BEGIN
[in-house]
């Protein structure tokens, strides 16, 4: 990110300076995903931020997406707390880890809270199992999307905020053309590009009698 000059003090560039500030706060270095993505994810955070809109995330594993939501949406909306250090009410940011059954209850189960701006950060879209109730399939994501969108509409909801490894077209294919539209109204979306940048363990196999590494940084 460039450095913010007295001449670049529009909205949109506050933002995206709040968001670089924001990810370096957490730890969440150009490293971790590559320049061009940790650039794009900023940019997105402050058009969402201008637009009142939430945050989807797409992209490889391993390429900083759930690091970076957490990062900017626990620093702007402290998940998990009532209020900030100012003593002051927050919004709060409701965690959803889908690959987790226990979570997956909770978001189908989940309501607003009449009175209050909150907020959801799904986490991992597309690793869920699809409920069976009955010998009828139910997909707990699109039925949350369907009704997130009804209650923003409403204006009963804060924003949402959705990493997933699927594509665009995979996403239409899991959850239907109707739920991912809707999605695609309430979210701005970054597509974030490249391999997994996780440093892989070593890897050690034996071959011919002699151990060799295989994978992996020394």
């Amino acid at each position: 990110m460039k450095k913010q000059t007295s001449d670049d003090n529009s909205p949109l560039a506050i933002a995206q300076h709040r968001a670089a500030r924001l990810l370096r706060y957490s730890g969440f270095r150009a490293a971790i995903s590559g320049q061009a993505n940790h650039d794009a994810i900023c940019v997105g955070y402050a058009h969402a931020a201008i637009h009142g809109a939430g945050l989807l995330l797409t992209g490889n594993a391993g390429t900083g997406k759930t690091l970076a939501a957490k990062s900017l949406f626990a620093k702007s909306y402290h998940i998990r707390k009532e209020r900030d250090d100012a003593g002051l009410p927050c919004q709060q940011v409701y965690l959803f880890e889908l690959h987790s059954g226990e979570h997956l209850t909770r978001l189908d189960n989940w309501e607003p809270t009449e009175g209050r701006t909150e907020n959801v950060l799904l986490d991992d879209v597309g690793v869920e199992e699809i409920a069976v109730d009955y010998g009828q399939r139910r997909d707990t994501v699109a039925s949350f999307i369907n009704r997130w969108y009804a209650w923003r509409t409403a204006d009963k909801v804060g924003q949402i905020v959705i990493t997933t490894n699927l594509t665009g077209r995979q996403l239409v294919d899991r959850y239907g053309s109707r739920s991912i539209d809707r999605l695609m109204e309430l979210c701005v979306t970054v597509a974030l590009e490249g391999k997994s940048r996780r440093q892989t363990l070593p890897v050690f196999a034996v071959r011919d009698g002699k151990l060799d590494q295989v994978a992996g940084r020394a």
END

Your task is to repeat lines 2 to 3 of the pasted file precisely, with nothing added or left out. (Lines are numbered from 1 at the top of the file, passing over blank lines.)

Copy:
């Protein structure tokens, strides 16, 4: 990110300076995903931020997406707390880890809270199992999307905020053309590009009698 000059003090560039500030706060270095993505994810955070809109995330594993939501949406909306250090009410940011059954209850189960701006950060879209109730399939994501969108509409909801490894077209294919539209109204979306940048363990196999590494940084 460039450095913010007295001449670049529009909205949109506050933002995206709040968001670089924001990810370096957490730890969440150009490293971790590559320049061009940790650039794009900023940019997105402050058009969402201008637009009142939430945050989807797409992209490889391993390429900083759930690091970076957490990062900017626990620093702007402290998940998990009532209020900030100012003593002051927050919004709060409701965690959803889908690959987790226990979570997956909770978001189908989940309501607003009449009175209050909150907020959801799904986490991992597309690793869920699809409920069976009955010998009828139910997909707990699109039925949350369907009704997130009804209650923003409403204006009963804060924003949402959705990493997933699927594509665009995979996403239409899991959850239907109707739920991912809707999605695609309430979210701005970054597509974030490249391999997994996780440093892989070593890897050690034996071959011919002699151990060799295989994978992996020394």
């Amino acid at each position: 990110m460039k450095k913010q000059t007295s001449d670049d003090n529009s909205p949109l560039a506050i933002a995206q300076h709040r968001a670089a500030r924001l990810l370096r706060y957490s730890g969440f270095r150009a490293a971790i995903s590559g320049q061009a993505n940790h650039d794009a994810i900023c940019v997105g955070y402050a058009h969402a931020a201008i637009h009142g809109a939430g945050l989807l995330l797409t992209g490889n594993a391993g390429t900083g997406k759930t690091l970076a939501a957490k990062s900017l949406f626990a620093k702007s909306y402290h998940i998990r707390k009532e209020r900030d250090d100012a003593g002051l009410p927050c919004q709060q940011v409701y965690l959803f880890e889908l690959h987790s059954g226990e979570h997956l209850t909770r978001l189908d189960n989940w309501e607003p809270t009449e009175g209050r701006t909150e907020n959801v950060l799904l986490d991992d879209v597309g690793v869920e199992e699809i409920a069976v109730d009955y010998g009828q399939r139910r997909d707990t994501v699109a039925s949350f999307i369907n009704r997130w969108y009804a209650w923003r509409t409403a204006d009963k909801v804060g924003q949402i905020v959705i990493t997933t490894n699927l594509t665009g077209r995979q996403l239409v294919d899991r959850y239907g053309s109707r739920s991912i539209d809707r999605l695609m109204e309430l979210c701005v979306t970054v597509a974030l590009e490249g391999k997994s940048r996780r440093q892989t363990l070593p890897v050690f196999a034996v071959r011919d009698g002699k151990l060799d590494q295989v994978a992996g940084r020394a």